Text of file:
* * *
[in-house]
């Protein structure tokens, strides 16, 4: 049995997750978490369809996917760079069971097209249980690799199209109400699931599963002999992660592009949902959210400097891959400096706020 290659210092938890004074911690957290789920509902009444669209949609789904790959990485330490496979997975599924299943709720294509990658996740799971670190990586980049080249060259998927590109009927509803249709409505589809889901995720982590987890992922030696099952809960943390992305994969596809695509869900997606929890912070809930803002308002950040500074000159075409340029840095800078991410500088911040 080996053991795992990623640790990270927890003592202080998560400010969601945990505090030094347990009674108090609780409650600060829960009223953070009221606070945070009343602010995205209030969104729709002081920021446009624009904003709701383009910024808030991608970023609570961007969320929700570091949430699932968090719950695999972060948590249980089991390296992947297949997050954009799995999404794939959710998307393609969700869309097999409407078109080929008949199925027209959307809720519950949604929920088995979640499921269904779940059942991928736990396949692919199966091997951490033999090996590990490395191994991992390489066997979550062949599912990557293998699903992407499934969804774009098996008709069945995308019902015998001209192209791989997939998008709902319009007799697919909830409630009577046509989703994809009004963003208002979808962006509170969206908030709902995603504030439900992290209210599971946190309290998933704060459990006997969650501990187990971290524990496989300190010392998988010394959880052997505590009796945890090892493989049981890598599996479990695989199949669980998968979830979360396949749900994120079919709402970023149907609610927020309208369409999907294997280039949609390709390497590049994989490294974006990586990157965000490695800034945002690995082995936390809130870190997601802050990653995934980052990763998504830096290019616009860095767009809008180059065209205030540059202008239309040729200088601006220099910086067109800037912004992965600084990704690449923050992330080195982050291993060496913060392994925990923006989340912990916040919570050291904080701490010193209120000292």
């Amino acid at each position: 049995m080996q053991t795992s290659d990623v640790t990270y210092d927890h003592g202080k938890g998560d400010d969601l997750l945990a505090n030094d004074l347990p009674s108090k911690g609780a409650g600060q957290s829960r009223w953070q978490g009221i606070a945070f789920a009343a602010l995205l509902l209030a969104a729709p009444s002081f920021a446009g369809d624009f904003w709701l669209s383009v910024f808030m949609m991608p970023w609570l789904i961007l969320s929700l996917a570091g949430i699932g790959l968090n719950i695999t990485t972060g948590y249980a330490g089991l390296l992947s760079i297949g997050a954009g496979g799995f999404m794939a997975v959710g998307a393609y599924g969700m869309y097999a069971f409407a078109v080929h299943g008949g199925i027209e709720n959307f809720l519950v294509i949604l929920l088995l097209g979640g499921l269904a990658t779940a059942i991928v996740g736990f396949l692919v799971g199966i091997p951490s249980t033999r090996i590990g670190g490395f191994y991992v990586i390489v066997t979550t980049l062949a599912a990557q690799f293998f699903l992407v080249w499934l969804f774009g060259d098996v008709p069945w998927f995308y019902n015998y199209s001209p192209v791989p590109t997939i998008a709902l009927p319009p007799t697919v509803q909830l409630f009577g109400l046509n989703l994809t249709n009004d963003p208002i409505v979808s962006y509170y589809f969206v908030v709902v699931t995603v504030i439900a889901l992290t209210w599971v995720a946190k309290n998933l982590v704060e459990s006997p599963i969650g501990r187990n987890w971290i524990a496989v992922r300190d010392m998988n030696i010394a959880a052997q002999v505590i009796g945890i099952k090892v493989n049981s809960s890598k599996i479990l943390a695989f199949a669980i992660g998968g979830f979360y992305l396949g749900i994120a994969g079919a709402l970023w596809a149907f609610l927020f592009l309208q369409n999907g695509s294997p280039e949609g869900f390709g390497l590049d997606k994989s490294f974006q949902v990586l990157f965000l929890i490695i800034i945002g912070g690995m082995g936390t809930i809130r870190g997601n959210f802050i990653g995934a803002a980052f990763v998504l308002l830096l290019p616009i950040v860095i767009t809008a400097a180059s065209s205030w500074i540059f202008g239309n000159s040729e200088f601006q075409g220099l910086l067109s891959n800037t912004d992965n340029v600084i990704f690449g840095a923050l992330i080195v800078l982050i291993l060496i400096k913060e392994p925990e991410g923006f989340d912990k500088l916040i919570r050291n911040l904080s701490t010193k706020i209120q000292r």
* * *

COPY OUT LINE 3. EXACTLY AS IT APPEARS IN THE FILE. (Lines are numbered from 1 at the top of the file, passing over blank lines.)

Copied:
């Amino acid at each position: 049995m080996q053991t795992s290659d990623v640790t990270y210092d927890h003592g202080k938890g998560d400010d969601l997750l945990a505090n030094d004074l347990p009674s108090k911690g609780a409650g600060q957290s829960r009223w953070q978490g009221i606070a945070f789920a009343a602010l995205l509902l209030a969104a729709p009444s002081f920021a446009g369809d624009f904003w709701l669209s383009v910024f808030m949609m991608p970023w609570l789904i961007l969320s929700l996917a570091g949430i699932g790959l968090n719950i695999t990485t972060g948590y249980a330490g089991l390296l992947s760079i297949g997050a954009g496979g799995f999404m794939a997975v959710g998307a393609y599924g969700m869309y097999a069971f409407a078109v080929h299943g008949g199925i027209e709720n959307f809720l519950v294509i949604l929920l088995l097209g979640g499921l269904a990658t779940a059942i991928v996740g736990f396949l692919v799971g199966i091997p951490s249980t033999r090996i590990g670190g490395f191994y991992v990586i390489v066997t979550t980049l062949a599912a990557q690799f293998f699903l992407v080249w499934l969804f774009g060259d098996v008709p069945w998927f995308y019902n015998y199209s001209p192209v791989p590109t997939i998008a709902l009927p319009p007799t697919v509803q909830l409630f009577g109400l046509n989703l994809t249709n009004d963003p208002i409505v979808s962006y509170y589809f969206v908030v709902v699931t995603v504030i439900a889901l992290t209210w599971v995720a946190k309290n998933l982590v704060e459990s006997p599963i969650g501990r187990n987890w971290i524990a496989v992922r300190d010392m998988n030696i010394a959880a052997q002999v505590i009796g945890i099952k090892v493989n049981s809960s890598k599996i479990l943390a695989f199949a669980i992660g998968g979830f979360y992305l396949g749900i994120a994969g079919a709402l970023w596809a149907f609610l927020f592009l309208q369409n999907g695509s294997p280039e949609g869900f390709g390497l590049d997606k994989s490294f974006q949902v990586l990157f965000l929890i490695i800034i945002g912070g690995m082995g936390t809930i809130r870190g997601n959210f802050i990653g995934a803002a980052f990763v998504l308002l830096l290019p616009i950040v860095i767009t809008a400097a180059s065209s205030w500074i540059f202008g239309n000159s040729e200088f601006q075409g220099l910086l067109s891959n800037t912004d992965n340029v600084i990704f690449g840095a923050l992330i080195v800078l982050i291993l060496i400096k913060e392994p925990e991410g923006f989340d912990k500088l916040i919570r050291n911040l904080s701490t010193k706020i209120q000292r």